Monday, September 17, 2012

New York Imposes Soda Ban...What?!

Last Thursday, the New York Board of Health voted in favor of imposing a ban on sugar-sweetened beverages sized over 16 ounces. The ban, proposed by Mayor Bloomberg last May, will outlaw the sale of sugar-sweetened beverages larger than 16 ounces everywhere they are sold except grocery and convenient stores. The law is set to take effect next March, providing it isn't overturned by opponents in court first.

This is quite a controversial subject. Many (myself included) feel that it infringes on personal freedom. The single Board member who abstained from voting, a physician, said he was not convinced a ban would make a difference in fighting obesity. Supporters, including Bloomberg, note that it "will help save lives" by curbing obesity. Will a government-imposed nutritional restriction force people to make the right choice?

I guess it could. Restricting to 16 ounces versus 20 ounces of a sugary beverage would cut calorie intake by about 60. It might cause some restaurant-goers to choose a diet soft drink instead of regular so they can get a larger one. Or maybe they'll just go to the supermarket and get what they want. In some states, mandated laws forced restaurants to cut trans fat; that's not necessarily a bad thing. This was a step that forced restaurants to improve the quality of their products. Government is now forcing restaurants to post nutritional information on menus, which gives consumers the power to make a choice--a much better strategy in my book. The bottom line is, we should be promoting wellness with positive, not negative reinforcement, and providing access to education so that consumers are knowledgeable when it comes time to make a choice. Sugar-sweetened beverages can certainly be included in a healthy, balanced diet, as can other occasional indulgences.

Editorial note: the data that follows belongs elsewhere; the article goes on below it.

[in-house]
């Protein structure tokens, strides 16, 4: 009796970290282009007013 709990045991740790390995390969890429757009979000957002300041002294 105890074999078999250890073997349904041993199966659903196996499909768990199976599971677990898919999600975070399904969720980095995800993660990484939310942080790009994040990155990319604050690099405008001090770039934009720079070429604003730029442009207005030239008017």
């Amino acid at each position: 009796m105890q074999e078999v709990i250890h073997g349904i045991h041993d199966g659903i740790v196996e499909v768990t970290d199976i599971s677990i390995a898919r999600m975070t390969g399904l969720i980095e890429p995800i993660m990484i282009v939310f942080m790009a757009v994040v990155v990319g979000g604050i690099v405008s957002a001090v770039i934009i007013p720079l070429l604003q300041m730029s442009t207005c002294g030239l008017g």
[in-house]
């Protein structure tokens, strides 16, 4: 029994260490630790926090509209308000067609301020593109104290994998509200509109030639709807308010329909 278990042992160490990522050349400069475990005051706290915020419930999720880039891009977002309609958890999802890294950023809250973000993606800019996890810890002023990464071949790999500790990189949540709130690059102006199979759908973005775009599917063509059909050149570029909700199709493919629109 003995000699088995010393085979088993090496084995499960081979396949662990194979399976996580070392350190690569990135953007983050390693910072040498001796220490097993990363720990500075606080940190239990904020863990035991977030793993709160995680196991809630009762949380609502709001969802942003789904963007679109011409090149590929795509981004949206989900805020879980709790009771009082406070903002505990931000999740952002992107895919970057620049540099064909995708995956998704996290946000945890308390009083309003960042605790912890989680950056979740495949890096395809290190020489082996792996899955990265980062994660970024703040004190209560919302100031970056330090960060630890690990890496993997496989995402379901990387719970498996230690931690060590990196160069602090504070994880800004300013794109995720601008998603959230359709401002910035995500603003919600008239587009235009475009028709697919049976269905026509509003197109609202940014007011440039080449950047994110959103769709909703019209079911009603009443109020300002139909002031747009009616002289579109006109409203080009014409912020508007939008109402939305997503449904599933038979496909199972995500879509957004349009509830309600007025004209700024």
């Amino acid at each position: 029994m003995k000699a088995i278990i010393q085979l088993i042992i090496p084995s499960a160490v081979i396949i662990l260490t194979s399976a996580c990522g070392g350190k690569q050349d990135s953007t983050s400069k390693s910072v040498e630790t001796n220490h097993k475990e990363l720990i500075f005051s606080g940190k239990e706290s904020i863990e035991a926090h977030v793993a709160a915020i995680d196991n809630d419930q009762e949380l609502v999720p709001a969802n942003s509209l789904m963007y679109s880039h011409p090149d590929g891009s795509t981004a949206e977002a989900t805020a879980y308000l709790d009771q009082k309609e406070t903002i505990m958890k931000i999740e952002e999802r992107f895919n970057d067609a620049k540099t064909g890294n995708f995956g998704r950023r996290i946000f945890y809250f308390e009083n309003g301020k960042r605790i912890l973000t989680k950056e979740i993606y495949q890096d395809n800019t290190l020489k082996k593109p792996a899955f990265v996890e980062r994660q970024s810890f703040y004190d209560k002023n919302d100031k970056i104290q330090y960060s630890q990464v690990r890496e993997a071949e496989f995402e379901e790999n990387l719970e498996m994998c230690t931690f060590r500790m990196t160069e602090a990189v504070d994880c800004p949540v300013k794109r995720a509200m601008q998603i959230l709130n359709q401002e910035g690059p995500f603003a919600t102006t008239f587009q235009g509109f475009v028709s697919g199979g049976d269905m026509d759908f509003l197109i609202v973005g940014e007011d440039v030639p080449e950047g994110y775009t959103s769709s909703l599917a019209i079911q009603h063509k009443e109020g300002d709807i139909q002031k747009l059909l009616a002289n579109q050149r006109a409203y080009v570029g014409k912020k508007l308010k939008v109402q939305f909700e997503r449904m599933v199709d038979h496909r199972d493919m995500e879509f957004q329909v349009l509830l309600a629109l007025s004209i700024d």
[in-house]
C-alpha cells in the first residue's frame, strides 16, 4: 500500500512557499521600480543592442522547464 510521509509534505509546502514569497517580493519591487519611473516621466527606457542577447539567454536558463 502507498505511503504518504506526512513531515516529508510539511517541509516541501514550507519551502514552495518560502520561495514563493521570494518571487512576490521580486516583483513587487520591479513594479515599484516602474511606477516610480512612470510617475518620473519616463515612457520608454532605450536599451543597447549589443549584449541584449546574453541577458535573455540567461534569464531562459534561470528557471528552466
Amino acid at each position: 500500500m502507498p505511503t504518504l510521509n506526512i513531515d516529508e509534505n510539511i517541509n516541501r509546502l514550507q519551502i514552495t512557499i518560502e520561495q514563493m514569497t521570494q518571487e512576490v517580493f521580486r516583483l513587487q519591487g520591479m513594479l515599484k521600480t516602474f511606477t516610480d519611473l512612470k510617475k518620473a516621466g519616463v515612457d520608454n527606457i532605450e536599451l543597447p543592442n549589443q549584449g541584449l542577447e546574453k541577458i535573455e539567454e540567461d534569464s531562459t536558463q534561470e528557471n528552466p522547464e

With an epidemic of obesity contributing significantly to many of the health issues that plague our nation, there is no doubt that we need to do something. Healthcare costs are rising; and sometimes individual decisions affect the masses. But does that mean that nutritional restrictions should be government-imposed? Will that really cure what ails us? I'm not convinced.

Are you? What's your take on the mandate?